What upset me most about Europe’s “horsemeat scandal” the first time I read about it was that “horsemeat” is one word, not two. I never looked up the style convention. I didn’t know there was one–because who in the English-speaking world writes about horsemeat?
The first time I tried horse was on one of my first nights in Almaty, Kazakhstan. Some new friends from my host university directed our cab driver to a restaurant somewhere in Almaty’s version of Silver Lake–a little seedy, very young and with what our friends affectionately termed “Kazakh toilets” (that is, outhouses). They led me to a corner table and told the waiter what I wanted before I could grab a menu. He brought me a platter of incredible, rich, lean shashlik. I didn’t think to ask what it was until I’d finished a stick.
You know where this is going, of course–I’ve only used the word “horsemeat” because it was horse. At subsequent dinner, I tried horse jerky, horse salami and horse samplers. It’s really, really good, especially with cognac and lemon. If you come across a platter, I recommend it.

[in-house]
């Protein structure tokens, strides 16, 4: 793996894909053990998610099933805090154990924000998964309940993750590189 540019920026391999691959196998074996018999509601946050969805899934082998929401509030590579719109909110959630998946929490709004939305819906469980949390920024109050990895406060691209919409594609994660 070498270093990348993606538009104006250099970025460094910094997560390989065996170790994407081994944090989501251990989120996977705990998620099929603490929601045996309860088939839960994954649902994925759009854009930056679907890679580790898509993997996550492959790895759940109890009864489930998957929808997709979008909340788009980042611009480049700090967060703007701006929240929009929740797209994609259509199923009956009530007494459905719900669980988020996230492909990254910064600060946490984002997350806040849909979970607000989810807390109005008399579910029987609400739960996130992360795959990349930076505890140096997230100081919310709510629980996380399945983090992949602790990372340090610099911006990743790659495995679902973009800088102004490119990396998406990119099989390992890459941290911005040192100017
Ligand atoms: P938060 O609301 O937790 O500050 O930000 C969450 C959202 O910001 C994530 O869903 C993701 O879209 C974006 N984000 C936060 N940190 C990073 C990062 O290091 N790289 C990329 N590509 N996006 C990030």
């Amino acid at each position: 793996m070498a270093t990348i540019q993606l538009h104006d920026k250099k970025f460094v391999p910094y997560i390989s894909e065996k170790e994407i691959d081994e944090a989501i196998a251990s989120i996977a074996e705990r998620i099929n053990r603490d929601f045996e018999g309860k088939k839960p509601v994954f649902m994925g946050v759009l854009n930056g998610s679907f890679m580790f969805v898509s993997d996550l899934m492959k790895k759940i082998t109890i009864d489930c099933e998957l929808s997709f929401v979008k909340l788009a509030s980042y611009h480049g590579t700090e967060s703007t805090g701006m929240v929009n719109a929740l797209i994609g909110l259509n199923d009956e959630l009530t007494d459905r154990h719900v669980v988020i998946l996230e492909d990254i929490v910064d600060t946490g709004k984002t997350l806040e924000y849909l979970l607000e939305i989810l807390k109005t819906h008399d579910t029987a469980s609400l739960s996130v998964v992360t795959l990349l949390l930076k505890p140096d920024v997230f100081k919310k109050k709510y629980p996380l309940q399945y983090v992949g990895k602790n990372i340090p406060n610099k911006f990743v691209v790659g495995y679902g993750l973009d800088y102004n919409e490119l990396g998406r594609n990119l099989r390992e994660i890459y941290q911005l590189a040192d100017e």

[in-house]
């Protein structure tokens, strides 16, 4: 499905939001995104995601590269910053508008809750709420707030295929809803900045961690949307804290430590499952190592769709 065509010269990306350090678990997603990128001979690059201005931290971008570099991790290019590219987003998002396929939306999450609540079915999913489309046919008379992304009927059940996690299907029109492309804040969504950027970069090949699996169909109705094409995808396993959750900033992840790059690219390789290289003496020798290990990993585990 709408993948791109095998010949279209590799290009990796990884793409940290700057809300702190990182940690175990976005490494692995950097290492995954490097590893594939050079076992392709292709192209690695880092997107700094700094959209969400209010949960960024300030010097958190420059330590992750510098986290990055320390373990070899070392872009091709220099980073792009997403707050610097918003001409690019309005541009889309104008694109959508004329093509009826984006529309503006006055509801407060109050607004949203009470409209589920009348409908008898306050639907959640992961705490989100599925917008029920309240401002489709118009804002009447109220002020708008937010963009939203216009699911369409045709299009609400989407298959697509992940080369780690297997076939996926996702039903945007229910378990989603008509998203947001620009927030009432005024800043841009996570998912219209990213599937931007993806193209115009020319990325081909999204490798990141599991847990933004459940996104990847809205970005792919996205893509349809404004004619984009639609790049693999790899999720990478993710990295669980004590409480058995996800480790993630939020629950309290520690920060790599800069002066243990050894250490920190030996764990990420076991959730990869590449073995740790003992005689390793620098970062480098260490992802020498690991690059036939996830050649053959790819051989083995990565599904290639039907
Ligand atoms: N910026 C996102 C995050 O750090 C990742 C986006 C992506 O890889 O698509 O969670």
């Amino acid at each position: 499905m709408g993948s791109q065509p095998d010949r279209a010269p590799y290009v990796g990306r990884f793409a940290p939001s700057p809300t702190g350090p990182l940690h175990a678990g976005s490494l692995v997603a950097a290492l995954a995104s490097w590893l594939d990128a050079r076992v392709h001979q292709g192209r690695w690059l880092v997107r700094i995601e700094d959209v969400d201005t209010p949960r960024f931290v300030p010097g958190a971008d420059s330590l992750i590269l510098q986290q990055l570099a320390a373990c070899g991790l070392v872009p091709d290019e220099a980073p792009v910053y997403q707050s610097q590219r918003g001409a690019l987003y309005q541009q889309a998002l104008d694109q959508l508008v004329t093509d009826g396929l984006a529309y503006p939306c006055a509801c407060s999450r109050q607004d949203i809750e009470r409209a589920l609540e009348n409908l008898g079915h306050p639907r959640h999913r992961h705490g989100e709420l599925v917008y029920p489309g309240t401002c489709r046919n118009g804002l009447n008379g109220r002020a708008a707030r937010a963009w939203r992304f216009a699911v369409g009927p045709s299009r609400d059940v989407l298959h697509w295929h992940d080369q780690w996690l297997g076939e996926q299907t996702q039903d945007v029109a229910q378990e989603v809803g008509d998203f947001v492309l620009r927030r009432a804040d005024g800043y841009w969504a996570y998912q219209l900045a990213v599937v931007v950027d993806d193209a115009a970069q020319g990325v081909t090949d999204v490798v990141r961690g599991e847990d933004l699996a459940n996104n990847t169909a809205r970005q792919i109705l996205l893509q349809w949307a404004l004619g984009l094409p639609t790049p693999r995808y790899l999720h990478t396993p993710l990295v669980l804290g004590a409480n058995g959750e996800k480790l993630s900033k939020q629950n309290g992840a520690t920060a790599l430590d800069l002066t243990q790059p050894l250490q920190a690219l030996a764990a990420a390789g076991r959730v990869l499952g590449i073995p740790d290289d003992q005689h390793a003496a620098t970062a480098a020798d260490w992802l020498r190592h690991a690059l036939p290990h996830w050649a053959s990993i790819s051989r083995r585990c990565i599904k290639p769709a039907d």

Of course I don’t want horse masquerading as my all-beef burger. Labels should be accurate. I get that (and, generally, reporting on this story has focused on that). It’s just that I don’t think it would’ve been a story if it was about other parts of the cow, or about pork, or about any other animal we eat regularly. The story wouldn’t have an audience beyond the folks on either side of food labeling if, broadly, we acknowledged that the act of eating horse is not inherently bad.
I’m trying to wax poetic about this and failing, probably because that’s the (insert your own meat pun here, or use) crux of the conflict: That which the West calls wrong is not wrong on every continent, and that which we endorse is not necessarily right. Comfortable does not mean correct, familiar does not mean true, and discomfort and skepticism do not imply that an action is wrong. Sometimes discomfort and skepticism are exactly what they seem to be. And — I remind myself as I print the last pages on my study abroad application — I hope neither weighs more than curiosity.